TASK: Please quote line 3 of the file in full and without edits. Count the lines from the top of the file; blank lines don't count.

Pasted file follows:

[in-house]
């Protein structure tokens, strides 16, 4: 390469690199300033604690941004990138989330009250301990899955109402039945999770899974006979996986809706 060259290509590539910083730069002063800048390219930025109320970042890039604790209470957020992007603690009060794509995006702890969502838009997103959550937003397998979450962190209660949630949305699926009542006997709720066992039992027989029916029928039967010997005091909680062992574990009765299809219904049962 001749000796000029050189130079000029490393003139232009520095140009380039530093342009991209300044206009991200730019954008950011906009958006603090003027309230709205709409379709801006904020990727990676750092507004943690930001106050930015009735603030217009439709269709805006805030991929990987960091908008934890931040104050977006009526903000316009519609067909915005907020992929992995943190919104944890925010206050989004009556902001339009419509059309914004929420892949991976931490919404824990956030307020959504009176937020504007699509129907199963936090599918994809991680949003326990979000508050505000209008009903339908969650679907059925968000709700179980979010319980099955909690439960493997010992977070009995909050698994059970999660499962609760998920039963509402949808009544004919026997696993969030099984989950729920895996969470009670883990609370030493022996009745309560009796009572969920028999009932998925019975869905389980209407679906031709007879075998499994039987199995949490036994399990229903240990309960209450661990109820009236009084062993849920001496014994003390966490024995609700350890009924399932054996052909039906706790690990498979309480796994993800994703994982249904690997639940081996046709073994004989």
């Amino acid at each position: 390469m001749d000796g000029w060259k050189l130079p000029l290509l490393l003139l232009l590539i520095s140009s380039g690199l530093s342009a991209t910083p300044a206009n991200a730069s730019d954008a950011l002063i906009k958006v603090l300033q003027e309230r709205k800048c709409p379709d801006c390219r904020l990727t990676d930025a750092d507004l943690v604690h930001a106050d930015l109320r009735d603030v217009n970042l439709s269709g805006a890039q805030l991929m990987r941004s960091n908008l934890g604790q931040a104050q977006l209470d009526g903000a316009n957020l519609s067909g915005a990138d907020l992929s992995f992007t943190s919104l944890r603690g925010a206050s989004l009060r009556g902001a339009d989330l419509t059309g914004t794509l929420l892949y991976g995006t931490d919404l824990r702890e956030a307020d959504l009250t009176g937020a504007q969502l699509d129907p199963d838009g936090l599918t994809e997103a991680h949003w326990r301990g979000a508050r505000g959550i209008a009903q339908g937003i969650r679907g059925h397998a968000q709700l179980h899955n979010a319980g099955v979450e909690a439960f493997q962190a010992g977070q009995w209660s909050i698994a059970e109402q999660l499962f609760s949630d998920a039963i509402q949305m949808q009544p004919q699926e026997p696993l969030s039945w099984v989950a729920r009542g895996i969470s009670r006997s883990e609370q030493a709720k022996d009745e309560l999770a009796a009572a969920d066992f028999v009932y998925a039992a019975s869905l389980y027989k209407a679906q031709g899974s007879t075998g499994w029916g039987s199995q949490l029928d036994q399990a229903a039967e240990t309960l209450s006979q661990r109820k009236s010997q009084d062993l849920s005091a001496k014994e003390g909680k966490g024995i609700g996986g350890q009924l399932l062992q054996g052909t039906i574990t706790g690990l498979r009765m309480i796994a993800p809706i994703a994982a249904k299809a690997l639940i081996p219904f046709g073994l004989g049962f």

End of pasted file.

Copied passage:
């Amino acid at each position: 390469m001749d000796g000029w060259k050189l130079p000029l290509l490393l003139l232009l590539i520095s140009s380039g690199l530093s342009a991209t910083p300044a206009n991200a730069s730019d954008a950011l002063i906009k958006v603090l300033q003027e309230r709205k800048c709409p379709d801006c390219r904020l990727t990676d930025a750092d507004l943690v604690h930001a106050d930015l109320r009735d603030v217009n970042l439709s269709g805006a890039q805030l991929m990987r941004s960091n908008l934890g604790q931040a104050q977006l209470d009526g903000a316009n957020l519609s067909g915005a990138d907020l992929s992995f992007t943190s919104l944890r603690g925010a206050s989004l009060r009556g902001a339009d989330l419509t059309g914004t794509l929420l892949y991976g995006t931490d919404l824990r702890e956030a307020d959504l009250t009176g937020a504007q969502l699509d129907p199963d838009g936090l599918t994809e997103a991680h949003w326990r301990g979000a508050r505000g959550i209008a009903q339908g937003i969650r679907g059925h397998a968000q709700l179980h899955n979010a319980g099955v979450e909690a439960f493997q962190a010992g977070q009995w209660s909050i698994a059970e109402q999660l499962f609760s949630d998920a039963i509402q949305m949808q009544p004919q699926e026997p696993l969030s039945w099984v989950a729920r009542g895996i969470s009670r006997s883990e609370q030493a709720k022996d009745e309560l999770a009796a009572a969920d066992f028999v009932y998925a039992a019975s869905l389980y027989k209407a679906q031709g899974s007879t075998g499994w029916g039987s199995q949490l029928d036994q399990a229903a039967e240990t309960l209450s006979q661990r109820k009236s010997q009084d062993l849920s005091a001496k014994e003390g909680k966490g024995i609700g996986g350890q009924l399932l062992q054996g052909t039906i574990t706790g690990l498979r009765m309480i796994a993800p809706i994703a994982a249904k299809a690997l639940i081996p219904f046709g073994l004989g049962f």